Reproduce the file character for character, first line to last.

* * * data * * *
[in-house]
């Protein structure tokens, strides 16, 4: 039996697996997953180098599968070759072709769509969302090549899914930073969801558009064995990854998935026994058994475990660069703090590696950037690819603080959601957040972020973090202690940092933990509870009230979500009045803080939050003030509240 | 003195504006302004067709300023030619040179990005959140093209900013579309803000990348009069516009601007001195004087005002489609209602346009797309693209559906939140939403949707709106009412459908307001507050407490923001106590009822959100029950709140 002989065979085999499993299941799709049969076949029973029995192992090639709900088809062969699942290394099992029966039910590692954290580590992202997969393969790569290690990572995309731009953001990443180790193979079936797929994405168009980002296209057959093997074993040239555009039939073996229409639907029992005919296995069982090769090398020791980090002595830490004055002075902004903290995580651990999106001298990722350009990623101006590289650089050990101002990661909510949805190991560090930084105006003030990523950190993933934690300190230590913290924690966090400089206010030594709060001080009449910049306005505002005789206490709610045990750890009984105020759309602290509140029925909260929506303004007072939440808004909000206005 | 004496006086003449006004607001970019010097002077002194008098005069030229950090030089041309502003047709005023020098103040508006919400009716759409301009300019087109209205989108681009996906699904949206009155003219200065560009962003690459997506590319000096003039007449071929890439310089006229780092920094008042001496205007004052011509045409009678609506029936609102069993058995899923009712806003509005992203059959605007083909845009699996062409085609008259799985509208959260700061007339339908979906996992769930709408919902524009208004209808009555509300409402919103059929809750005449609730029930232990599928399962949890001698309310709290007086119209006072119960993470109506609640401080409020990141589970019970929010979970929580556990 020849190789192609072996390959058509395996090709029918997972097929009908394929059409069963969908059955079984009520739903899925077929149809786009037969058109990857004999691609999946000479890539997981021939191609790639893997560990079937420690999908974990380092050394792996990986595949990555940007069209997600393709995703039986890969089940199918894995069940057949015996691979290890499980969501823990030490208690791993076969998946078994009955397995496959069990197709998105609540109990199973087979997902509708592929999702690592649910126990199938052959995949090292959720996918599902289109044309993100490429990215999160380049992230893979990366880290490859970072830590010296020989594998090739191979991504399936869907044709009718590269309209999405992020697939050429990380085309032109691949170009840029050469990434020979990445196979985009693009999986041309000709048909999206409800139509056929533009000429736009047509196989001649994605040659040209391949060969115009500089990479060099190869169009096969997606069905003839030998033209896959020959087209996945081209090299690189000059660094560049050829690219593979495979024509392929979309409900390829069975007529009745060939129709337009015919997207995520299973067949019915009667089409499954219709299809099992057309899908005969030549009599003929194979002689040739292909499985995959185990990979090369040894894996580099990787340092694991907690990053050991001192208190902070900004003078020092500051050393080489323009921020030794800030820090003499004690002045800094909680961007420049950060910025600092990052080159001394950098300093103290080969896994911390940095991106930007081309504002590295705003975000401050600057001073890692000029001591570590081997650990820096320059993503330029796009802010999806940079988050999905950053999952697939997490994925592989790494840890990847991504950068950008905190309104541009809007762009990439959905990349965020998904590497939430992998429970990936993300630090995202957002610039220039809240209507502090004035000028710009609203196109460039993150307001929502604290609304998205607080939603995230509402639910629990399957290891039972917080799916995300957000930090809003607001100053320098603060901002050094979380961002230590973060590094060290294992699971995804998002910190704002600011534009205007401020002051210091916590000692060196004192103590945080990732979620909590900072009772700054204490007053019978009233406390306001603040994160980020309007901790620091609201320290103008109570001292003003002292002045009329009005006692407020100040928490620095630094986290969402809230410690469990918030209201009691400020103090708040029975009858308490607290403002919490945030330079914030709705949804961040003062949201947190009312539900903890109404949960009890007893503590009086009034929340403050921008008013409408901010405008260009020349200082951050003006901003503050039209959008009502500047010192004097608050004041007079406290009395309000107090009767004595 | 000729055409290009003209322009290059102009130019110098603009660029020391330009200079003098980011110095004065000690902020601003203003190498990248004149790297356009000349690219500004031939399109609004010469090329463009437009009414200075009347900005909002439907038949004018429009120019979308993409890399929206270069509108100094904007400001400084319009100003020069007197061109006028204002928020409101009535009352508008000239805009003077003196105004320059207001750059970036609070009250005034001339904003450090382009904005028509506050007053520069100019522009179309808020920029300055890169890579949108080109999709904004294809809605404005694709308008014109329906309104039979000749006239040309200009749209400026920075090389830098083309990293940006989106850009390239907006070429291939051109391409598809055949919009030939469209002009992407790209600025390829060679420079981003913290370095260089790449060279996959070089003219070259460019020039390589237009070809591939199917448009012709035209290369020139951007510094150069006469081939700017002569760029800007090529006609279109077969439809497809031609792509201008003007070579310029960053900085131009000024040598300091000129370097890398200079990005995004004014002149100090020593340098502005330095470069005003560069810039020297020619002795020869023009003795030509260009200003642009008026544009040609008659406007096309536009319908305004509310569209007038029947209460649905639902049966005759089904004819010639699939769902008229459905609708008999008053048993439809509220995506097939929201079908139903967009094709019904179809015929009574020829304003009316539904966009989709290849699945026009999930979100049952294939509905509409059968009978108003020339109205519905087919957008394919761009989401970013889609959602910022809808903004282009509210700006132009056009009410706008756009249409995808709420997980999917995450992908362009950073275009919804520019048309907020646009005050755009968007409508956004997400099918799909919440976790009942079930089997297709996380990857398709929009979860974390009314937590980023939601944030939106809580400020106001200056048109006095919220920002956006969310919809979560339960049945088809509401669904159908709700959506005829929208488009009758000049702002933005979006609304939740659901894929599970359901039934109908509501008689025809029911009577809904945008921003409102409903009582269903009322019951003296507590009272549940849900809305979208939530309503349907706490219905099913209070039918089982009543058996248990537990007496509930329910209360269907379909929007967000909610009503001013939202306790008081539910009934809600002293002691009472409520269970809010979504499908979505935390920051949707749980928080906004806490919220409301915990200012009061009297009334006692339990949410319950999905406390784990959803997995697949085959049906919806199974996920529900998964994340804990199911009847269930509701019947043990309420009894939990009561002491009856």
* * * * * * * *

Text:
[in-house]
């Protein structure tokens, strides 16, 4: 039996697996997953180098599968070759072709769509969302090549899914930073969801558009064995990854998935026994058994475990660069703090590696950037690819603080959601957040972020973090202690940092933990509870009230979500009045803080939050003030509240 | 003195504006302004067709300023030619040179990005959140093209900013579309803000990348009069516009601007001195004087005002489609209602346009797309693209559906939140939403949707709106009412459908307001507050407490923001106590009822959100029950709140 002989065979085999499993299941799709049969076949029973029995192992090639709900088809062969699942290394099992029966039910590692954290580590992202997969393969790569290690990572995309731009953001990443180790193979079936797929994405168009980002296209057959093997074993040239555009039939073996229409639907029992005919296995069982090769090398020791980090002595830490004055002075902004903290995580651990999106001298990722350009990623101006590289650089050990101002990661909510949805190991560090930084105006003030990523950190993933934690300190230590913290924690966090400089206010030594709060001080009449910049306005505002005789206490709610045990750890009984105020759309602290509140029925909260929506303004007072939440808004909000206005 | 004496006086003449006004607001970019010097002077002194008098005069030229950090030089041309502003047709005023020098103040508006919400009716759409301009300019087109209205989108681009996906699904949206009155003219200065560009962003690459997506590319000096003039007449071929890439310089006229780092920094008042001496205007004052011509045409009678609506029936609102069993058995899923009712806003509005992203059959605007083909845009699996062409085609008259799985509208959260700061007339339908979906996992769930709408919902524009208004209808009555509300409402919103059929809750005449609730029930232990599928399962949890001698309310709290007086119209006072119960993470109506609640401080409020990141589970019970929010979970929580556990 020849190789192609072996390959058509395996090709029918997972097929009908394929059409069963969908059955079984009520739903899925077929149809786009037969058109990857004999691609999946000479890539997981021939191609790639893997560990079937420690999908974990380092050394792996990986595949990555940007069209997600393709995703039986890969089940199918894995069940057949015996691979290890499980969501823990030490208690791993076969998946078994009955397995496959069990197709998105609540109990199973087979997902509708592929999702690592649910126990199938052959995949090292959720996918599902289109044309993100490429990215999160380049992230893979990366880290490859970072830590010296020989594998090739191979991504399936869907044709009718590269309209999405992020697939050429990380085309032109691949170009840029050469990434020979990445196979985009693009999986041309000709048909999206409800139509056929533009000429736009047509196989001649994605040659040209391949060969115009500089990479060099190869169009096969997606069905003839030998033209896959020959087209996945081209090299690189000059660094560049050829690219593979495979024509392929979309409900390829069975007529009745060939129709337009015919997207995520299973067949019915009667089409499954219709299809099992057309899908005969030549009599003929194979002689040739292909499985995959185990990979090369040894894996580099990787340092694991907690990053050991001192208190902070900004003078020092500051050393080489323009921020030794800030820090003499004690002045800094909680961007420049950060910025600092990052080159001394950098300093103290080969896994911390940095991106930007081309504002590295705003975000401050600057001073890692000029001591570590081997650990820096320059993503330029796009802010999806940079988050999905950053999952697939997490994925592989790494840890990847991504950068950008905190309104541009809007762009990439959905990349965020998904590497939430992998429970990936993300630090995202957002610039220039809240209507502090004035000028710009609203196109460039993150307001929502604290609304998205607080939603995230509402639910629990399957290891039972917080799916995300957000930090809003607001100053320098603060901002050094979380961002230590973060590094060290294992699971995804998002910190704002600011534009205007401020002051210091916590000692060196004192103590945080990732979620909590900072009772700054204490007053019978009233406390306001603040994160980020309007901790620091609201320290103008109570001292003003002292002045009329009005006692407020100040928490620095630094986290969402809230410690469990918030209201009691400020103090708040029975009858308490607290403002919490945030330079914030709705949804961040003062949201947190009312539900903890109404949960009890007893503590009086009034929340403050921008008013409408901010405008260009020349200082951050003006901003503050039209959008009502500047010192004097608050004041007079406290009395309000107090009767004595 | 000729055409290009003209322009290059102009130019110098603009660029020391330009200079003098980011110095004065000690902020601003203003190498990248004149790297356009000349690219500004031939399109609004010469090329463009437009009414200075009347900005909002439907038949004018429009120019979308993409890399929206270069509108100094904007400001400084319009100003020069007197061109006028204002928020409101009535009352508008000239805009003077003196105004320059207001750059970036609070009250005034001339904003450090382009904005028509506050007053520069100019522009179309808020920029300055890169890579949108080109999709904004294809809605404005694709308008014109329906309104039979000749006239040309200009749209400026920075090389830098083309990293940006989106850009390239907006070429291939051109391409598809055949919009030939469209002009992407790209600025390829060679420079981003913290370095260089790449060279996959070089003219070259460019020039390589237009070809591939199917448009012709035209290369020139951007510094150069006469081939700017002569760029800007090529006609279109077969439809497809031609792509201008003007070579310029960053900085131009000024040598300091000129370097890398200079990005995004004014002149100090020593340098502005330095470069005003560069810039020297020619002795020869023009003795030509260009200003642009008026544009040609008659406007096309536009319908305004509310569209007038029947209460649905639902049966005759089904004819010639699939769902008229459905609708008999008053048993439809509220995506097939929201079908139903967009094709019904179809015929009574020829304003009316539904966009989709290849699945026009999930979100049952294939509905509409059968009978108003020339109205519905087919957008394919761009989401970013889609959602910022809808903004282009509210700006132009056009009410706008756009249409995808709420997980999917995450992908362009950073275009919804520019048309907020646009005050755009968007409508956004997400099918799909919440976790009942079930089997297709996380990857398709929009979860974390009314937590980023939601944030939106809580400020106001200056048109006095919220920002956006969310919809979560339960049945088809509401669904159908709700959506005829929208488009009758000049702002933005979006609304939740659901894929599970359901039934109908509501008689025809029911009577809904945008921003409102409903009582269903009322019951003296507590009272549940849900809305979208939530309503349907706490219905099913209070039918089982009543058996248990537990007496509930329910209360269907379909929007967000909610009503001013939202306790008081539910009934809600002293002691009472409520269970809010979504499908979505935390920051949707749980928080906004806490919220409301915990200012009061009297009334006692339990949410319950999905406390784990959803997995697949085959049906919806199974996920529900998964994340804990199911009847269930509701019947043990309420009894939990009561002491009856």